So, I did and I took a look at what was out there. Believe it or not, it wasn't very long before I started going to some interviews, but the interview I was most anxious for was for the position I am in now.

I went from doing client implementations at a large bank, on an e-commerce platform with solutions such as AS2, HTTPS, SFTP, FTPS and a couple of other miscellaneous solutions, to working AT a client site for a company that does most of that companies tech work. What I am doing now it Secure FTP development using Perl.

The biggest pluses to my new job are that not only am I working what so far seems to be a great bunch of people, but I am doing coding with Perl almost every day. I have come to really like Perl in the last couple of years and to have a job that allows me to code in it is just INCREDIBLE!!!

Granted, there are those out there who do it every day and are either tired of it or are skewed by their development experiences who have told me not to be so excited about it, but I cannot help it. Try to remember back when you were excited about it, nobody could stop you from talking about it or keep you from your keyboard or the Perl forms. That is the state I am in now, just Loving what I am doing.

Wednesday, May 16, 2007

Of coding Perl in relation to Ksh scripting

I know that there are many differences between shell scripting and Perl, I am reminded of that daily while I constantly switch between the two. Although today, I ran across a difference that I wanted to share with everyone.

In scripting, you can do something like the following:

##### begin code #####

myVar = this

myNextVar = ${myVar}andthat

print $myNextVar

##### End Code #####

The output of this would be: thisandthat

The point above is that you can enclose the variable(except for the dollar sign) in curly braces and it is interpolated to its value and then whatever comes after the curly braces will be appended to the name.

Well, this becomes impossible to do as shown above as the curly braces are used for other things in Perl. So, I did some thinking and figured that I could use the concatenatin character to solve my problem. Here is the above code as how I would have written it in Perl:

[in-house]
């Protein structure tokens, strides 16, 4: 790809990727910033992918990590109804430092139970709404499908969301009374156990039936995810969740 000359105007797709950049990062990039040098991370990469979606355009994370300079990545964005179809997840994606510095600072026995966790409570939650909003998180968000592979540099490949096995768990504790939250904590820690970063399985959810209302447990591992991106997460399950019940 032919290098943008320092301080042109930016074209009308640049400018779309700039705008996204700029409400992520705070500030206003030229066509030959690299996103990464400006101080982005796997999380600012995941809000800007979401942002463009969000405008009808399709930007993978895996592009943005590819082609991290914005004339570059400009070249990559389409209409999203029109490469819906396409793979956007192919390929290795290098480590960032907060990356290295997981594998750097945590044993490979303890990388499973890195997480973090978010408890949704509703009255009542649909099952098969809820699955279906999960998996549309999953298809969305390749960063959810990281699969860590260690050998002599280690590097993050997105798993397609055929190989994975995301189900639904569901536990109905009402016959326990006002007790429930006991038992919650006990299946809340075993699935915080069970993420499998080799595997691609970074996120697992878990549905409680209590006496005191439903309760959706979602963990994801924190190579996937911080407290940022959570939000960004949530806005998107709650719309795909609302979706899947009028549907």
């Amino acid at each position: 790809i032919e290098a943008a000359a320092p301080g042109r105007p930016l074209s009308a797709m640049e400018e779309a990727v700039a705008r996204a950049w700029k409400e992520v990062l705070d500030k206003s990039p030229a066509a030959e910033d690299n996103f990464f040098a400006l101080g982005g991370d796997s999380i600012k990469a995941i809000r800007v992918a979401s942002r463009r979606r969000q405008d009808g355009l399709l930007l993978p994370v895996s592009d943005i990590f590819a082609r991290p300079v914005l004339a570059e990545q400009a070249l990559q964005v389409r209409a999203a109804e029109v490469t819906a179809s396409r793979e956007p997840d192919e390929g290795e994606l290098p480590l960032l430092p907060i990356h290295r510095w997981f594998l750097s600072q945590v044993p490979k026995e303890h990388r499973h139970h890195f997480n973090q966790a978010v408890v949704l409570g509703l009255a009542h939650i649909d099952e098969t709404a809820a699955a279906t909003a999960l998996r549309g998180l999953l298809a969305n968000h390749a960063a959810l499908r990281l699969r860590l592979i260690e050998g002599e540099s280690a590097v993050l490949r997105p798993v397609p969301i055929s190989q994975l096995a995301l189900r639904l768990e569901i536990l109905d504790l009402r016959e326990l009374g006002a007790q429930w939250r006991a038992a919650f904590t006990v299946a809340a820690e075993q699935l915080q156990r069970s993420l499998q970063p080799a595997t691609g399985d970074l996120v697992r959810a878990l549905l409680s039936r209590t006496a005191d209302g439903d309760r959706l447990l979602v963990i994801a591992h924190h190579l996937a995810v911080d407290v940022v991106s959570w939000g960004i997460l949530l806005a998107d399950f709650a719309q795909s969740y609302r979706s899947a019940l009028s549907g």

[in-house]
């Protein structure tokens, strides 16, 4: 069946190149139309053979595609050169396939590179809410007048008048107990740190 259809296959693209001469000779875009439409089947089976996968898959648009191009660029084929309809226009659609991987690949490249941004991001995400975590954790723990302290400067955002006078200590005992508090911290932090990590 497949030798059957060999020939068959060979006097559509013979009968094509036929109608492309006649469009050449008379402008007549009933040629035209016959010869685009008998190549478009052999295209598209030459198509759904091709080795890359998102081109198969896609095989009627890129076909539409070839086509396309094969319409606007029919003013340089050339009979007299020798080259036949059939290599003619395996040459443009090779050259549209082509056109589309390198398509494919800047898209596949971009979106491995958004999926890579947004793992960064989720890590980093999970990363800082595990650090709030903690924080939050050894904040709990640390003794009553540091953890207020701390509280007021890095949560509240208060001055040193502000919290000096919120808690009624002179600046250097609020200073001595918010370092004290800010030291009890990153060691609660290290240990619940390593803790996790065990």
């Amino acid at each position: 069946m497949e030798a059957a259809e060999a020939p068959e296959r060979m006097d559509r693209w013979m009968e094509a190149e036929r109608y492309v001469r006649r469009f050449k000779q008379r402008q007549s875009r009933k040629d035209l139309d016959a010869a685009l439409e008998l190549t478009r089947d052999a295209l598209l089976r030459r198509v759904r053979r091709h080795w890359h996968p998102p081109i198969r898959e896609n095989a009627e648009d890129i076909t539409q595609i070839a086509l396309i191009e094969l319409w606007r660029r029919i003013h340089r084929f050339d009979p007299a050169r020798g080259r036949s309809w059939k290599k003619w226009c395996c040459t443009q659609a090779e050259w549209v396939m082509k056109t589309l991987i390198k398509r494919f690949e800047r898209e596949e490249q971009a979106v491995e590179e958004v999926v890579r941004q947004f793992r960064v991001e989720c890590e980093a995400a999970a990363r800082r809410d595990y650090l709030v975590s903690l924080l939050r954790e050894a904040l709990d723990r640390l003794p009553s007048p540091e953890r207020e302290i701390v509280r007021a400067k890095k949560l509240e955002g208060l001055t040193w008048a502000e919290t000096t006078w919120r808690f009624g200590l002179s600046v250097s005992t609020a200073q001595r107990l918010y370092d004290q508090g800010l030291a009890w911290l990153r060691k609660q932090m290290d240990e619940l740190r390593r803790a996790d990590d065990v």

##### Begin Perl Code #####

my $var = "this";
my $nextVar = "$var" . "andthat";

print $nextVar;

##### End Perl Code #####

The output of the above Perl code is exactly the same as the shell script, but as you can see, we have to put things together in a slightly different way.

Happy Perl coding!

Monday, May 07, 2007

What drives OSS?

It was recently posted to slashdot that boredom is what is driving open source developers. This may be true, but isn't it just one of the things that drives OSS development?

How many of us have researched for a production that does what we want, only to find that the software that does EXACTLY what we want is so far out of our price range that you would have to take out a loan to afford it? So, that said, isn't cost another thing that drives OSS? Most of the software out there is free, but if you want support, that is where you pay $$$, or find an online community. That is the advantage that OSS has over commercial software is even though you could pay for support if you wanted to, the community is large enough that you can normally find the support you need in a forum.

So it is boredom AND cost in my opinion, that drives OSS software developers. Granted, I have searched for a product and not found the features I would want. If I were a full fledged OSS developer, I would take to developing my own software in that case, leading to a third, albeit a little less immediate source of drive, but still another source that needs mentioning.